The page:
Sunday, April 11, 2010
Knicks to re-sign Barron for final 2 games
By Chris Sheridan
NEW YORK -- Great news, Knicks fans: A 7-footer with a championship ring in his safe-deposit box is signing with New York on Monday after producing his second double-double in the past six days Sunday.
OK, maybe that's not quite such a cause for rejoicing, so pardon the hyperbole. But Earl Barron has been the most productive low-post 7-footer we've seen in these parts in a good three years, and he'll be in the pivot for New York's final two games -- at home Monday against Washington and at Toronto on Tuesday -- after the Knicks decided to re-sign him for the remainder of the season following the expiration of his 10-day contract Sunday.
Given that Barron had a double-double of 13 points and 12 rebounds in the Knicks' 111-98 loss to the Miami Heat (after putting up 17 points and 18 rebounds vs. Boston on Tuesday), it should be noted that the Knicks couldn't talk Barron into taking a non-guaranteed deal for next season as several other NBA teams have done with D-League call-ups, most recently the Chicago Bulls with Rob Kurz. There would be no risk to the Knicks' cap space this summer if Barron signed a non-guaranteed deal for 2010-11, because he could be waived in July and his contract cleared off the cap if the Knicks needed the room. But Barron's camp believes there could be a market for a player who had produced solid numbers (averaging 12.6 points and 11.4 rebounds) in his five games for New York.
"He's a guy I'd say we’d be comfortable with. The only reason we’re not doing it now is we don’t know what the sutation is going to be, what the cap is, what our situation will be as to how much (cap room) we have left and who we’re going after," Knicks president Donnie Walsh said.
Said Barron: "I'm taking advantage of the minutes (averaging 32 per game), making the best of the seven games. That's not a lot to some people, but that's quite a bit of games to be able to start and showcase your ability."
Barron was inactive for the Heat when they won the NBA title in 2006, yet he received one of the enormous championship rings that Heat owner Mickey Arison purchased for every member of the organization. But Barron said the ring was so large it left scratch marks on his knuckles, and it has been locked away in a safe-deposit box in Mississippi for more than a year while Barron spent time in Bologna, Italy and with the Los Angeles D-Fenders of the D-League last season before turning down offers from Europe last summer and choosing to play for the Iowa Energy of the D-League this season.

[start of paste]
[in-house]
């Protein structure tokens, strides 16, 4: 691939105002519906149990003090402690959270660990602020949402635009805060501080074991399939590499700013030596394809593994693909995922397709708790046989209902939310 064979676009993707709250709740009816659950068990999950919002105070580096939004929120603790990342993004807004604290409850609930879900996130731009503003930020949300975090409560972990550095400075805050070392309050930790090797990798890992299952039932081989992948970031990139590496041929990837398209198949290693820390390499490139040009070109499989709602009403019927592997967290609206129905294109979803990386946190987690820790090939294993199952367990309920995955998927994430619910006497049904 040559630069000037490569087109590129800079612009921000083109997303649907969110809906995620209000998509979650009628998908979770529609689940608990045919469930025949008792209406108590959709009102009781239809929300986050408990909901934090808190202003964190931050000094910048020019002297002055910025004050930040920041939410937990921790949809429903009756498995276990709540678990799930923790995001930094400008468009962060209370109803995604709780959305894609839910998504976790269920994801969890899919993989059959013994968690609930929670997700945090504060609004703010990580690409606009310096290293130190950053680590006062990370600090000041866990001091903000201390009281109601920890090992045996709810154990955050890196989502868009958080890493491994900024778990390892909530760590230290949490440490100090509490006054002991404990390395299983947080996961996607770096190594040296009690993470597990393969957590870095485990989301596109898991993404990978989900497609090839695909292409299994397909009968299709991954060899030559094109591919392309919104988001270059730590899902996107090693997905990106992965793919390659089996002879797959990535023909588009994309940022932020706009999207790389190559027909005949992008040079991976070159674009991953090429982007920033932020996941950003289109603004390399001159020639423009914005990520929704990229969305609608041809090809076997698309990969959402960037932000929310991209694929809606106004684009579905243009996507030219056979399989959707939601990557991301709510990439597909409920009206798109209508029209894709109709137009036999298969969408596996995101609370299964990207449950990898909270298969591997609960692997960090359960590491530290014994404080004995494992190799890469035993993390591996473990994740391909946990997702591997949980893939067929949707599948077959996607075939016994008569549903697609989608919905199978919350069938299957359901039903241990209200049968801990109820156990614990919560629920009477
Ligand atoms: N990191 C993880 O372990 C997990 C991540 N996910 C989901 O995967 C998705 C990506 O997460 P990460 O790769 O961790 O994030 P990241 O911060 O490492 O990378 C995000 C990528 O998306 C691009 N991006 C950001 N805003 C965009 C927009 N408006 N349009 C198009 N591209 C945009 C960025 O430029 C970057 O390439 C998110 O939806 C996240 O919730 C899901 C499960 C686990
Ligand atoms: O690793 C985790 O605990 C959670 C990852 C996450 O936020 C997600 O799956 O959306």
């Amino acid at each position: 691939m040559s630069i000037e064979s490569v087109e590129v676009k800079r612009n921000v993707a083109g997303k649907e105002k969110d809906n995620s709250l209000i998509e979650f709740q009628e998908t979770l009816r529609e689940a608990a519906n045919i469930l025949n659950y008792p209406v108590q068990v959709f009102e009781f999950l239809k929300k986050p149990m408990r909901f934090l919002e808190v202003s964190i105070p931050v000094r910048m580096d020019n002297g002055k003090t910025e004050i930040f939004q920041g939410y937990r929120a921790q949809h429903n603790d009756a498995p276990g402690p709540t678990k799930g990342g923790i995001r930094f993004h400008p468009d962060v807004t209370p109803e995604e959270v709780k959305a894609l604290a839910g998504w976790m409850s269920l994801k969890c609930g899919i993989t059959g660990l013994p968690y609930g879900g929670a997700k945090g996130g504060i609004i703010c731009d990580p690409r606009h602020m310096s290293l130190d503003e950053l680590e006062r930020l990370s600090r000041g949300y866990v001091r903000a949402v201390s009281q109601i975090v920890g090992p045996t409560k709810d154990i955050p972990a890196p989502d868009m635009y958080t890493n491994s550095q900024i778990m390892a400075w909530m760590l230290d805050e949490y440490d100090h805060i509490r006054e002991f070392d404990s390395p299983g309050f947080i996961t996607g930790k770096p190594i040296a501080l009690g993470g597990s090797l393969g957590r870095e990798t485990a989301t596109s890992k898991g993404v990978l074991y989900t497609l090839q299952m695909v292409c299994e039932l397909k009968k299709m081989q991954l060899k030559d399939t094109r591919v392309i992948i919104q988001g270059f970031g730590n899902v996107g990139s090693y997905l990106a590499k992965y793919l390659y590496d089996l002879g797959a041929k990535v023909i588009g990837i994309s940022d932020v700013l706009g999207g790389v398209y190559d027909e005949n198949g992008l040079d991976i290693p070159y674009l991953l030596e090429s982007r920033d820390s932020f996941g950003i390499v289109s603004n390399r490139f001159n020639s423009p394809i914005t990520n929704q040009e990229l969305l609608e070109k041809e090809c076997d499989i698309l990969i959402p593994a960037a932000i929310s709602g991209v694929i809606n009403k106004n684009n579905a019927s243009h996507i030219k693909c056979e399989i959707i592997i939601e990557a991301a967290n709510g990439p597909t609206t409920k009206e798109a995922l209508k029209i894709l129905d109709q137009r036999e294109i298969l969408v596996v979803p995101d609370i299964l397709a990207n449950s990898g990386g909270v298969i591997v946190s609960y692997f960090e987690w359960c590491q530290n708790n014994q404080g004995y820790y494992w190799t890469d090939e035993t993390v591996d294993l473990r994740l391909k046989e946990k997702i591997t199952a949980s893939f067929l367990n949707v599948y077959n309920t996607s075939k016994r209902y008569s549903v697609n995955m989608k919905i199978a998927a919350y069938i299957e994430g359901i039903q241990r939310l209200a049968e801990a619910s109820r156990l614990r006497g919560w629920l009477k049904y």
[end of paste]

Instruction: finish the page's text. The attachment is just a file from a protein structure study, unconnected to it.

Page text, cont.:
Barron's worst D-League memory: "We had a 7-to-8 hour bus ride from Iowa to South Dakota, played a game, had another 4-hour bus ride to North Dakota and played that game, then we had a 10-to-11 hour ride all the way back to Iowa. That's a lot of time on the bus over four or five games. Going from cold weather to freezing weather to cold weather, I've never been in that much ice and snow."
If Barron had one take-home memory from Sunday's game, it came when he was isolated as the defender on former teammate Dwyane Wade following a switch on a pick-and-roll. Wade drove left and pump-faked three times, failing to get Barron to leave his feet, forcing Wade to dish to Michael Beasley in the corner for a 3.
Danilo Gallinari didn't have quite as much luck serving as the Knicks' primary defender on Wade, who scored 32 points as Miami cruised to the victory to stay tied with Milwaukee for fifth place in the East (although the Bucks own the tiebreaker from winning the season series over the Heat 3-1).
"He didn't ask me this time," coach Mike D'Antoni said of Gallinari, who lately has been asking for the defensive assignment against the opposing team's best player. "He was real quiet on this one."